Friday, June 13, 2014

“The Human Spirit” at the Odyssey Has A Lot of Heart by M.R. Hunter

Nelson Mandela's death earlier this year elicited a worldwide outpouring of genuine admiration for a revolutionary but peaceful leader who after being imprisoned for 27 years, went on to become the first president of South Africa and championed tirelessly for a transition from a racially divided apartheid country to one working for progressive change. For all that Mandela was able to achieve, the roots of prejudice, fear, hate and political corruption are still ever present in the embittered colonized African countries. While it may seem another world away, the people still struggling to mend the fences and bloodshed after half a century of tyranny continues to affect us all.

This is Carole Eglash-Kosoff's primary mission with her play "The Human Spirit" based on her nonfiction book published in 2010 recounting the unlikely heroes of four women who banded together to make a difference in the community. These women nicknamed the "Mamas" comprised of two segregated locals (the charming Allison Reeves and exquisite singer Rea Segoati), a South African nun (Zuri Alexander) and a white Jewish sympathizer (Lisa Dobbyn). They invited great risk to ensure medication, basic essentials and food reached those who were in most desperate need of them and due to apartheid, were the ones least able to have access. Their journey and refusal to acquiesce under pressure, imprisonment and physical harm captures the enduring strength of compassion and fearlessness in the worst of times.

 Judged solely on its artistic merit, the play falls short of much more than a stilted docudrama. The dialogue rings true with authenticity based on the interviews, but the overall lack of cohesion and necessary arc to the storyline is hamstrung with overzealous subplots and superficial characterization. Good versus bad is hammered home repeatedly until it loses all its intrinsic power. For these obvious shortcomings, Donald Squires directs with a sensitive flair set against a remarkably colorful and realistic set by Gary Lee Reed. The 12-person cast is uneven but the main players offer spirit in lieu of style to give the plights a greater passionate appeal.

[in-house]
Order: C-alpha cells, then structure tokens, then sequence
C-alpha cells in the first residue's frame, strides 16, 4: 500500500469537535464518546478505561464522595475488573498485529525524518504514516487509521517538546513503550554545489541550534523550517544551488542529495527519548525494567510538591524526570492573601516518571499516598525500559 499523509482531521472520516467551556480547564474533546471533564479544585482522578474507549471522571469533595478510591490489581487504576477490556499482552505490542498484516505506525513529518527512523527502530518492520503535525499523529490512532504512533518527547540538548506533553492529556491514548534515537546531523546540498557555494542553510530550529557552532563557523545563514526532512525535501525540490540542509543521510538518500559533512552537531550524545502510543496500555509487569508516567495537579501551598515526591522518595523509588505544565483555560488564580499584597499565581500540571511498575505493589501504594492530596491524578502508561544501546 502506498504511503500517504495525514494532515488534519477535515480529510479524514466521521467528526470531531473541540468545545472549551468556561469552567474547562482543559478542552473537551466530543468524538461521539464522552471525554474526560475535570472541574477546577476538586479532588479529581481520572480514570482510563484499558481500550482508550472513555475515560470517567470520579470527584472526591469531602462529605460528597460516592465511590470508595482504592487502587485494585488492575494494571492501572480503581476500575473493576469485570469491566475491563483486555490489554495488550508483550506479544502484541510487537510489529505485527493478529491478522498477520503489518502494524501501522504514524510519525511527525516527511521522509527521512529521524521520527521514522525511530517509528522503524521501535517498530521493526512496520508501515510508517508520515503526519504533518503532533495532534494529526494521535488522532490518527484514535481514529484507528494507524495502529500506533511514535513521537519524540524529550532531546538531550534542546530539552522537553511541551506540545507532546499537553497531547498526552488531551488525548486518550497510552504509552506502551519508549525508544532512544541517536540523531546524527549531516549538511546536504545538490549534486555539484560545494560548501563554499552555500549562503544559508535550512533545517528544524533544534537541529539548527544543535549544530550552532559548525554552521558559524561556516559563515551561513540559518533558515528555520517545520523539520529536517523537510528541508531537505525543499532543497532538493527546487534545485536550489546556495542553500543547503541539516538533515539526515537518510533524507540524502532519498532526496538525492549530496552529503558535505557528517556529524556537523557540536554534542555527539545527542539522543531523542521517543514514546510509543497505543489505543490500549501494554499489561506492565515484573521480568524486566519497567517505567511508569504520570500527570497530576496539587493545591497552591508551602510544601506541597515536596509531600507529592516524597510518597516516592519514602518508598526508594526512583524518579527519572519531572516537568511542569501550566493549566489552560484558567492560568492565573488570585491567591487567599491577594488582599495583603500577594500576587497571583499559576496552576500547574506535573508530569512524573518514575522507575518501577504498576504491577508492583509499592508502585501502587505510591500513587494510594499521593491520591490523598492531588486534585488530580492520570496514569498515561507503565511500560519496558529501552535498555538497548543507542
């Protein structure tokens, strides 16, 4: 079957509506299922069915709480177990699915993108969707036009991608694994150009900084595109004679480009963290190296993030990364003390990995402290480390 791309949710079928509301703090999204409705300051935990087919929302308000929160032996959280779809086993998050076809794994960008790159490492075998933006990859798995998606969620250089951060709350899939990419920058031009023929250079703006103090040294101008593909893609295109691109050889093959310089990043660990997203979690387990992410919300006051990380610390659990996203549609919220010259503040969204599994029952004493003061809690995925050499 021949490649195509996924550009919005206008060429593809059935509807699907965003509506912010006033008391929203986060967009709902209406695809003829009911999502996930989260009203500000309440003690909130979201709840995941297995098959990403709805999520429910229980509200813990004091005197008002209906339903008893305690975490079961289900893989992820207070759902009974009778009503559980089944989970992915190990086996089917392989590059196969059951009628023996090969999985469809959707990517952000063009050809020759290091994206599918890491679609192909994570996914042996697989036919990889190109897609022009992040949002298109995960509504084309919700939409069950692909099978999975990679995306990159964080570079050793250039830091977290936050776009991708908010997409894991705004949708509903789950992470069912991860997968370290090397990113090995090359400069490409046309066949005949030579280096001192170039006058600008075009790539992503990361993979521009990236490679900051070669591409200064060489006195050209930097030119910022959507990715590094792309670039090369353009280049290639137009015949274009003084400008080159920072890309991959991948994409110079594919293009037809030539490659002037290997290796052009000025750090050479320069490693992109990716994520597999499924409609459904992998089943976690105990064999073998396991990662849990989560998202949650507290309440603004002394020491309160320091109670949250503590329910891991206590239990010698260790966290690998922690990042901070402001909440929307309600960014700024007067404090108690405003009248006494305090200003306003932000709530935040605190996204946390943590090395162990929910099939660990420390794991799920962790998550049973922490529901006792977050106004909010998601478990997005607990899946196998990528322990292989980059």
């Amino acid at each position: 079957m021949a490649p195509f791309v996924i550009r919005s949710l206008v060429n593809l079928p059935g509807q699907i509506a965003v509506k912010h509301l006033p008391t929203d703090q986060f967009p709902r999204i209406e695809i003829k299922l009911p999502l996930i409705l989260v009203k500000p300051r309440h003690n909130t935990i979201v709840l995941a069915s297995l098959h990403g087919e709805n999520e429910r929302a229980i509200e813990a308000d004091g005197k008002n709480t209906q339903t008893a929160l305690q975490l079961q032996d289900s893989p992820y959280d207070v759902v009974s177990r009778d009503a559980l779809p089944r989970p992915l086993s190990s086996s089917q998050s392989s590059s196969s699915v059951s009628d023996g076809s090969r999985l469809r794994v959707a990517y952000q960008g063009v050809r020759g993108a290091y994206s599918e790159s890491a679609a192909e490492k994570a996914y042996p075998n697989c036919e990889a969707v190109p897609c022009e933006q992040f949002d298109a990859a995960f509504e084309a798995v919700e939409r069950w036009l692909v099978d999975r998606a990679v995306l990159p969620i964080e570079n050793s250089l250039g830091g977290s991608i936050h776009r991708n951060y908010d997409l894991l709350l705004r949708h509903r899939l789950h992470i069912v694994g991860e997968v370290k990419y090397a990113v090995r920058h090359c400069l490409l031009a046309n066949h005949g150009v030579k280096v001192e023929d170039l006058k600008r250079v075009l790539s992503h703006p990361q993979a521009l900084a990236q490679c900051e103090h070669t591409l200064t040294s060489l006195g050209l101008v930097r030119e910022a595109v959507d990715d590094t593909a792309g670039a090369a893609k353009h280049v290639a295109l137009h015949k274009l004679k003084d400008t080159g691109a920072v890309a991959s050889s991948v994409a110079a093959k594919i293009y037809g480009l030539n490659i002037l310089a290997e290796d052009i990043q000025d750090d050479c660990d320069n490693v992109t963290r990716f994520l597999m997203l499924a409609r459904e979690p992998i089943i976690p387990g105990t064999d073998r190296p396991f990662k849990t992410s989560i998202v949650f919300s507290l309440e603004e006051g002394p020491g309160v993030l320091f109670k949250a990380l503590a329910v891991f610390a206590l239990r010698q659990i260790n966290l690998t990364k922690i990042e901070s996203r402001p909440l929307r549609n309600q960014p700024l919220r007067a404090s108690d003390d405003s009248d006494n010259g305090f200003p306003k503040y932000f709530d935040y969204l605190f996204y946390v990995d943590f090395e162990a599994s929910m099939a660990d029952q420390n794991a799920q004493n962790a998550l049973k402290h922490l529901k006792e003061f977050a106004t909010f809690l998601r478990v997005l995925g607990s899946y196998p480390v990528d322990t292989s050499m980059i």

Viewed from a historic or activist lens, this production satisfies and has enough resonance to illicit conversation afterwards, which is one of Eglash-Kosoff's main goals. Apartheid is not easily conveyed into art, although filmmakers like Peter Jackson's District 9 have attempted to incorporate an important human rights issue into a storyline. Athol Fugard is probably the best playwright in this area of injustice but he should not be the lone voice in the creative wilds either. In a significant way, "The Human Spirit" is raising awareness, attention and service to a story that fails dramatically onstage but does inspire hope and courage in the about face of cynicism.

Expectations should be measured by what this play is trying to achieve. If you're looking for ground-breaking theater that pushes the envelope, then this isn't the show to see given the Fringe Festival and a number of risk-taking ventures playing from Echo Theater Company in Atwater Village to the Rogue Machine in Santa Monica. For those who enjoy true stories of harrowing perseverance and the optimistic buoyancy of humanity, then this is a must-see and a story that deserves if not critical reception, then at least the opportunity to consider our unheralded heroes and give them our thanks by listening to their truth and convictions.

"The Human Spirit"
Runs through June 29
Fri & Sat @ 8 p.m.
Sundays @ 3 p.m.
A guest production at the Odyssey Theatre
2055 S. Sepulveda Blvd.
Los Angeles, CA 90025
Tickets: $30
PH: 323-960-4412

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